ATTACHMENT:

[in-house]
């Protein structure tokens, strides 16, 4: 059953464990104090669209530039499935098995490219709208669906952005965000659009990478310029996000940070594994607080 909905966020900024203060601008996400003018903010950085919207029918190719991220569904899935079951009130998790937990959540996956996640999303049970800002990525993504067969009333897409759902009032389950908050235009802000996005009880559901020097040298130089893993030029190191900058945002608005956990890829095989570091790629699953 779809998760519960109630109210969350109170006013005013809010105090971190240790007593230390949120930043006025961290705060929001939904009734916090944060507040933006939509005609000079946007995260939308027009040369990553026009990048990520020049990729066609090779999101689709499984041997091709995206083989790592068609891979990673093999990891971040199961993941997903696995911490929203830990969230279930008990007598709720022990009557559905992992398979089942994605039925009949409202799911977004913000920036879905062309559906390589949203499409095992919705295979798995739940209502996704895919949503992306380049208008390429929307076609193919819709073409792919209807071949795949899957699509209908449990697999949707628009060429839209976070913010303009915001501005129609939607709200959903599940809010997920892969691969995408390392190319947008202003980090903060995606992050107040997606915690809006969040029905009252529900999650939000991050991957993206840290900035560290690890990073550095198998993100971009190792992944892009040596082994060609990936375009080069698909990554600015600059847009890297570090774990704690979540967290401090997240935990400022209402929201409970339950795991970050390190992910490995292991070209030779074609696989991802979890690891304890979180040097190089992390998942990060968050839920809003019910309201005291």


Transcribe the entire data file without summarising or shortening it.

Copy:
[in-house]
């Protein structure tokens, strides 16, 4: 059953464990104090669209530039499935098995490219709208669906952005965000659009990478310029996000940070594994607080 909905966020900024203060601008996400003018903010950085919207029918190719991220569904899935079951009130998790937990959540996956996640999303049970800002990525993504067969009333897409759902009032389950908050235009802000996005009880559901020097040298130089893993030029190191900058945002608005956990890829095989570091790629699953 779809998760519960109630109210969350109170006013005013809010105090971190240790007593230390949120930043006025961290705060929001939904009734916090944060507040933006939509005609000079946007995260939308027009040369990553026009990048990520020049990729066609090779999101689709499984041997091709995206083989790592068609891979990673093999990891971040199961993941997903696995911490929203830990969230279930008990007598709720022990009557559905992992398979089942994605039925009949409202799911977004913000920036879905062309559906390589949203499409095992919705295979798995739940209502996704895919949503992306380049208008390429929307076609193919819709073409792919209807071949795949899957699509209908449990697999949707628009060429839209976070913010303009915001501005129609939607709200959903599940809010997920892969691969995408390392190319947008202003980090903060995606992050107040997606915690809006969040029905009252529900999650939000991050991957993206840290900035560290690890990073550095198998993100971009190792992944892009040596082994060609990936375009080069698909990554600015600059847009890297570090774990704690979540967290401090997240935990400022209402929201409970339950795991970050390190992910490995292991070209030779074609696989991802979890690891304890979180040097190089992390998942990060968050839920809003019910309201005291």